July 03, 2020
Friday - Sunday
Peter Linebaugh
Police and the Wealth of Nations: Déjà Vu or Unfinished Business?
Rob Urie
Class, Race and Power
John Davis
A Requiem for George Floyd
Jeffrey St. Clair
Roaming Charges: Mutiny of the Bounties!
Richard D. Wolff
Revolutionary Possibilities: Could U.S. Capitalism Turn Nationalist?
Richard Falk
When Rogue States Sanction the International Criminal Court
Louis Proyect
Smearing Black Lives Matter…From the Left
Ralph Nader
Trump and Pence – Step Aside for Professional Pandemic Scientists and Managers
Ramzy Baroud
Tearing Down the Idols of Colonialism: Why Tunisia, Africa Must Demand French Apology
Philippe Marlière
Challenging the French Republic’s Color-Blindness
Richard C. Gross
Attack, Deny
Lee Camp
Connecting the Dates – US Media Used To Stop The ‘Threat’ of Peace
Steve Martinot
The Desire to Kill
David Yearsley
The War on Kitsch
Amy Eva Alberts Warren – Rev. William Alberts
Why are Certain Christians Democratic and Others Authoritarian?
Lawrence Davidson
Covid Madness
Brian Cloughley
Britain’s Disorder and Decline
Ellen Taylor
The US Military Has Its Knee on the Throat of the World
David Rosen
White Nationalists on the Attack
Jeff Cohen
Politicians of Color Should Not be Immune From Criticism
Joseph Natoli
Drawn Away from Reality in Plain View
Frank Joyce
Give Me Liberty,  Give You Death
Jonah Raskin
My Adventures in the Matriarchy
Paul Street
The Racist Counter-Revolution of 1776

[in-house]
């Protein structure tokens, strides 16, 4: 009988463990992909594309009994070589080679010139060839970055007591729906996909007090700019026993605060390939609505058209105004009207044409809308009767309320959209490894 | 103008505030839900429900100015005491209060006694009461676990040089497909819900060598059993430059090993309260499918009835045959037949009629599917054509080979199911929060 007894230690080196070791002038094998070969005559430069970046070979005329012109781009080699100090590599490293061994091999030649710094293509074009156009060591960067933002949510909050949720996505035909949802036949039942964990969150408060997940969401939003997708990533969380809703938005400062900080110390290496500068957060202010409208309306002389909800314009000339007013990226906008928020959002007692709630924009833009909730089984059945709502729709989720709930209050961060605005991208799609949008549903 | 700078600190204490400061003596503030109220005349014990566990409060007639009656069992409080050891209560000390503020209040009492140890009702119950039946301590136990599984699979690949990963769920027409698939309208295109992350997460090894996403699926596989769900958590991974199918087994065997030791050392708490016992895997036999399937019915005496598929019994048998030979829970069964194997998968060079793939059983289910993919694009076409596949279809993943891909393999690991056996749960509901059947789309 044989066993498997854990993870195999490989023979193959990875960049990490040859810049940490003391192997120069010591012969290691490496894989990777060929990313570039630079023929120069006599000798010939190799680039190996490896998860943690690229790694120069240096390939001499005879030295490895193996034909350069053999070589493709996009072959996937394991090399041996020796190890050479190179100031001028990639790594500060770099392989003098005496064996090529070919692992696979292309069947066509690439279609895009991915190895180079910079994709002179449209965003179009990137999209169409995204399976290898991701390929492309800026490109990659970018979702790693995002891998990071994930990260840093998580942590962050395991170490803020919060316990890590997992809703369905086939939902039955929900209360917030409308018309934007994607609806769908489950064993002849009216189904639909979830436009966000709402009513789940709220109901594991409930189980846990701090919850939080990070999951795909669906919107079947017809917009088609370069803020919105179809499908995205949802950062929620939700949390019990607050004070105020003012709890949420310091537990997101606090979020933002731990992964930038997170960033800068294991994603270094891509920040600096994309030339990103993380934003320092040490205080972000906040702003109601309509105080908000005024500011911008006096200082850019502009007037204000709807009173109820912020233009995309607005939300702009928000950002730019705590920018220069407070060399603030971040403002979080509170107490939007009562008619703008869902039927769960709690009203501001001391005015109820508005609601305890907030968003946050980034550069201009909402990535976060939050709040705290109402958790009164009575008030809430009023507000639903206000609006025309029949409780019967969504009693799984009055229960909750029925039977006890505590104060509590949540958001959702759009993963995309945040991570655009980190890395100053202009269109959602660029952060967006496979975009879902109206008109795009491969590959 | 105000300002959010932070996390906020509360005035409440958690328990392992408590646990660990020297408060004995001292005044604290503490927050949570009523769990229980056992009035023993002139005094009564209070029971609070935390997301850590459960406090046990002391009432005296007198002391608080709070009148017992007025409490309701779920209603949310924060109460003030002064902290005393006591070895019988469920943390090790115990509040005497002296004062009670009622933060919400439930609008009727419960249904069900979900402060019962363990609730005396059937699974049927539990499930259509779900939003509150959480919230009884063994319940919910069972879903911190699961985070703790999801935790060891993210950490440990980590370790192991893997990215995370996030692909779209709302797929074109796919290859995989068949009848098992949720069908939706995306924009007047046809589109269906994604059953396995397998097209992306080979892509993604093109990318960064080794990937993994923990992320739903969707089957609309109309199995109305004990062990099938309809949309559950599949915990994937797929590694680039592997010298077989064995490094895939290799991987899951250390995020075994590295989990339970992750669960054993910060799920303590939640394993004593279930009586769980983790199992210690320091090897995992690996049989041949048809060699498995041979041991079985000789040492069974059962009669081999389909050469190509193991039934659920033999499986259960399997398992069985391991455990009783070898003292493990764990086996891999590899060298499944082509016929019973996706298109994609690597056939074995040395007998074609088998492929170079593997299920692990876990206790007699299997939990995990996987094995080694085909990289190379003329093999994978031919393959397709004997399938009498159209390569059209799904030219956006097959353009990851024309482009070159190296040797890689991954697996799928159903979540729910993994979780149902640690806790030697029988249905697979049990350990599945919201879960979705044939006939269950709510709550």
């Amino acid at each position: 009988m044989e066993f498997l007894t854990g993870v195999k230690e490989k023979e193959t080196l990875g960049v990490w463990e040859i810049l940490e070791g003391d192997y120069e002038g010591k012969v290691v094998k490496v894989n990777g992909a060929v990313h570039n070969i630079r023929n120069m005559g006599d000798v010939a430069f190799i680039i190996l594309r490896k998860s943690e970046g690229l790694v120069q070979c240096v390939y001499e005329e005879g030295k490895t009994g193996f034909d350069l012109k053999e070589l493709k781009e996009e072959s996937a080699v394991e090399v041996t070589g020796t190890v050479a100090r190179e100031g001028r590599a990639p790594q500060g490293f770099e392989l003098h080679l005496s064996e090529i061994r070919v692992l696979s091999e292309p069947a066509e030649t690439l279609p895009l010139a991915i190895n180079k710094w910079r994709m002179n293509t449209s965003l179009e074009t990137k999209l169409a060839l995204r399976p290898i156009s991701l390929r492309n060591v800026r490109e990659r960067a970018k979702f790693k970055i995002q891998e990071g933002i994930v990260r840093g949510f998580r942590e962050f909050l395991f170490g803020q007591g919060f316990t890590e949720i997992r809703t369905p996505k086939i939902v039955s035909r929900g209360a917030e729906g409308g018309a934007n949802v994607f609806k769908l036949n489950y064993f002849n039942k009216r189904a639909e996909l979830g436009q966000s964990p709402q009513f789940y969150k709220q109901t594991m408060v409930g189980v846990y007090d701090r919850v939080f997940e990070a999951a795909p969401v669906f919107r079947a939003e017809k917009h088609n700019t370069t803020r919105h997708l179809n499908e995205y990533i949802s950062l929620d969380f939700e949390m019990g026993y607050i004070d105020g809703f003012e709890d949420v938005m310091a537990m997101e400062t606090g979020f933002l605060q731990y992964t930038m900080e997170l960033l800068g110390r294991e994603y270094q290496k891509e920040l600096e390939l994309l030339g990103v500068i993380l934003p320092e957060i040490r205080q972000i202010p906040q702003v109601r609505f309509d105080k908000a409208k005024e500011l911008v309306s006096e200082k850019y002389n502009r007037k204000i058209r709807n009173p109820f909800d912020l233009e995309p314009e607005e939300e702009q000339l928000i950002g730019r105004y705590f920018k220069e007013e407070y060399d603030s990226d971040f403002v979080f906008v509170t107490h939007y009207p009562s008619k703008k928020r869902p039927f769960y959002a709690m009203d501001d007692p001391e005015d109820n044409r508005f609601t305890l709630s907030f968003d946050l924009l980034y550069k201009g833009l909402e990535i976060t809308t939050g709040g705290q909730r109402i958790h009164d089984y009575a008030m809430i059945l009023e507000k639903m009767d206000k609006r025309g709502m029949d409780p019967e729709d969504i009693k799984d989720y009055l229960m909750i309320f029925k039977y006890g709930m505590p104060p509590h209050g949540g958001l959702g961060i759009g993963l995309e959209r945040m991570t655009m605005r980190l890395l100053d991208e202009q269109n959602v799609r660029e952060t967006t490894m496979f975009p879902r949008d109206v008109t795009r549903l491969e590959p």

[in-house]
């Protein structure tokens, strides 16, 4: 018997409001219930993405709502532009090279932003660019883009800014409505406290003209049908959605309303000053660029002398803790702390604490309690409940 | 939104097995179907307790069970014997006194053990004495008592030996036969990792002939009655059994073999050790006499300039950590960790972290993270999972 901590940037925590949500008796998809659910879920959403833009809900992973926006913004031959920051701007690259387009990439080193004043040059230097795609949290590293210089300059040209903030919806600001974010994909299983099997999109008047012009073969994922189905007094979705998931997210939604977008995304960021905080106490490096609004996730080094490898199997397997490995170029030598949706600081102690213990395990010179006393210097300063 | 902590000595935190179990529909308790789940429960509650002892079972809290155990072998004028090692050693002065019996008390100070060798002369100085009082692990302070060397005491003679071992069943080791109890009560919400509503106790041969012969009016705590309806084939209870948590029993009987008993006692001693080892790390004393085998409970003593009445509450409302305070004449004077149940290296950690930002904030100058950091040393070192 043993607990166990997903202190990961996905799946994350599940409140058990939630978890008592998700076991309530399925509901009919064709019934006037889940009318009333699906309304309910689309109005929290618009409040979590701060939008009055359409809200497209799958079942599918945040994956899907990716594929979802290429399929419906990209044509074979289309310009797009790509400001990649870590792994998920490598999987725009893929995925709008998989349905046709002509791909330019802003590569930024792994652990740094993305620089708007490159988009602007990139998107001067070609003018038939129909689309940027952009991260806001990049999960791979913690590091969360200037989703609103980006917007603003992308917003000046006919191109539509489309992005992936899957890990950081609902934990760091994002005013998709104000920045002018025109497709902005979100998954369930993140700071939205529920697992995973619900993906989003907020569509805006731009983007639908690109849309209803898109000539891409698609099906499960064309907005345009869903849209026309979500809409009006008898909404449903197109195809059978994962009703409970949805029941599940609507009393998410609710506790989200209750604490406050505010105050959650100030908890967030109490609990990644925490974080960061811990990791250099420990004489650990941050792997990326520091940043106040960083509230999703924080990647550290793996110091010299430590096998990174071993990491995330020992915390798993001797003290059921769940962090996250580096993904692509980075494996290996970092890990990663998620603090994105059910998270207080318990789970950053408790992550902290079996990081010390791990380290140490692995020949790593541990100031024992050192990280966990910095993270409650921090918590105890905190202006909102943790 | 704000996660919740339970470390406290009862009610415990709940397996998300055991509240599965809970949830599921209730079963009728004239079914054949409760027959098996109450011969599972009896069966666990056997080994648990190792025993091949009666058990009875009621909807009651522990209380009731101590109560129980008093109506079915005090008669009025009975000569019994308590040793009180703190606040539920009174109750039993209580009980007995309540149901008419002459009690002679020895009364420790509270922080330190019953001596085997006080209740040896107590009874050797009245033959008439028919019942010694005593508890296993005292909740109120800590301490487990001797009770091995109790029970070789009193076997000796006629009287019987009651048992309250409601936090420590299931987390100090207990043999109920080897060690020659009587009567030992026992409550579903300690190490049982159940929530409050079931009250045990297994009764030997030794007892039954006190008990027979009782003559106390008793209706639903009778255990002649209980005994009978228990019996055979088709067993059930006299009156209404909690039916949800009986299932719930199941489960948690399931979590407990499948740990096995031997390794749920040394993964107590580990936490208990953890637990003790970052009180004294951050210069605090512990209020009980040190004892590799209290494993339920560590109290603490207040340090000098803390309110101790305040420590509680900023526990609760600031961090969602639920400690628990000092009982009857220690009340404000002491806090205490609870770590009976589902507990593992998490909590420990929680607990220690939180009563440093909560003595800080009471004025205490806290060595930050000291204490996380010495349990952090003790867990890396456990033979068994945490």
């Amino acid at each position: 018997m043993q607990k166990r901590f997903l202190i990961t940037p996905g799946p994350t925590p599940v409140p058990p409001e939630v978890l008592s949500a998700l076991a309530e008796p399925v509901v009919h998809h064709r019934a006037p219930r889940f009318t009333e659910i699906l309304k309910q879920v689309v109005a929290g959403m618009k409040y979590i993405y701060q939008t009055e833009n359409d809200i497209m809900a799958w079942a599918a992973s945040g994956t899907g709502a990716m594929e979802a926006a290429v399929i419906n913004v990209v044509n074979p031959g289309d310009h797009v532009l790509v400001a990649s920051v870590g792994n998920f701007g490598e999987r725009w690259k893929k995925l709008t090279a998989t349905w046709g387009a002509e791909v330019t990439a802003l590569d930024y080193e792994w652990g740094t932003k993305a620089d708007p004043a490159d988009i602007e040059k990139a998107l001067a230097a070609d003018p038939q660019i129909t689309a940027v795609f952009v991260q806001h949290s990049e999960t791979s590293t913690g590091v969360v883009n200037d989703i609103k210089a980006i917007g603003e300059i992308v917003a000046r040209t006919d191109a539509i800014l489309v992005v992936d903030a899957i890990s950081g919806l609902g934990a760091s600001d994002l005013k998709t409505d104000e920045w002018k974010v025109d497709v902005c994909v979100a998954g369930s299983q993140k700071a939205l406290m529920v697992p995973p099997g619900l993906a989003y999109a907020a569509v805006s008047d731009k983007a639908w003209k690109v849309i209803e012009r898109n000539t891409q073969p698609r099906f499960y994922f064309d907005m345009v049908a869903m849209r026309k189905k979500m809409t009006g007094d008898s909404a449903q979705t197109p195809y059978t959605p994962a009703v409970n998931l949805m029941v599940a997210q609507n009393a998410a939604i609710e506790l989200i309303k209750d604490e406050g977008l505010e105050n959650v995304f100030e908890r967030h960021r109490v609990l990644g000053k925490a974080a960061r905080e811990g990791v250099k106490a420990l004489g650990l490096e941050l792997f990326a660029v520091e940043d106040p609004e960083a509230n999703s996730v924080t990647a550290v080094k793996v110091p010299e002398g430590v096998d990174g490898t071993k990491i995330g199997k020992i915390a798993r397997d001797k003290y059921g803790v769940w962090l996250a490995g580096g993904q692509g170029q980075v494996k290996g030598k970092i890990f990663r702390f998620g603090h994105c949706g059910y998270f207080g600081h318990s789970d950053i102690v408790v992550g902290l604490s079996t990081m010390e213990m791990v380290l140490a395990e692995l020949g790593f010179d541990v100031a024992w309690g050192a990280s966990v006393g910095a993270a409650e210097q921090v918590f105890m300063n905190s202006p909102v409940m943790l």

Kollibri terre Sonnenblume
The Corruption of the Democratic Party: Talking to Ted Rall about his new book
Medea Benjamin - Nicolas J. S. Davies
Trump’s Record on Foreign Policy: Lost Wars, New Conflicts and Broken Promises
Paul Edwards
A Bridge Too Far
Jennifer Joan Thompson
How to Do Things With Theses: Chile’s National Police Force Sues the Feminist Artistic Collective, Las Tesis
Shawn Fremstad
Vacations for All!
Thomas Knapp
A Modest Proposal for Compromise on “Confederate” Military Bases
Vijay Prashad, Eduardo Viloria Daboín, Ana Maldonado, and Zoe PC
Venezuela’s Borderlands Have Been Assaulted by COVID-19
Thom Hartmann
COVID Masks: The Latest Faux Conservative Outrage
Jesse Jackson
Mandatory College Football Practices in Time of Pandemic are Nuts
Nicholas Vincenzo Barney
Consensus Politics on the Fringe: The Intellectual Dishonesty of the Intellectual Dark Web
Ted Rall
The Data is Clear: Progressives Should Boycott Biden
Theresa Church
In Reconsidering ‘Normalcy’ Genetically Engineered Trees Do Not Belong
Chelsea Carrick
Let’s Not Lose Momentum
Adam Rissien
Sorry Secretary Perdue, Our National Forests are Not Crops
Arshad Khan
India and China Tussle on the Roof of the World
Paul Gilk
A Few Theoretical Percentages
Thomas S. Harrington
“New Corona Cases”:  A Phrase That’s Tells us Very Little, if Anything,  About the Actual Levels of Danger We  Face
Claire Chadwick
I Got COVID-19 at Work. I Won’t be the Last
George Wuerthner
The Upper Green River Should be a National Park, Not a Feedlot
Julian Vigo
Profiteering in the Era of COVID-19
Ravi Mangla
Policing is Not a Public Good
FacebookTwitterRedditEmail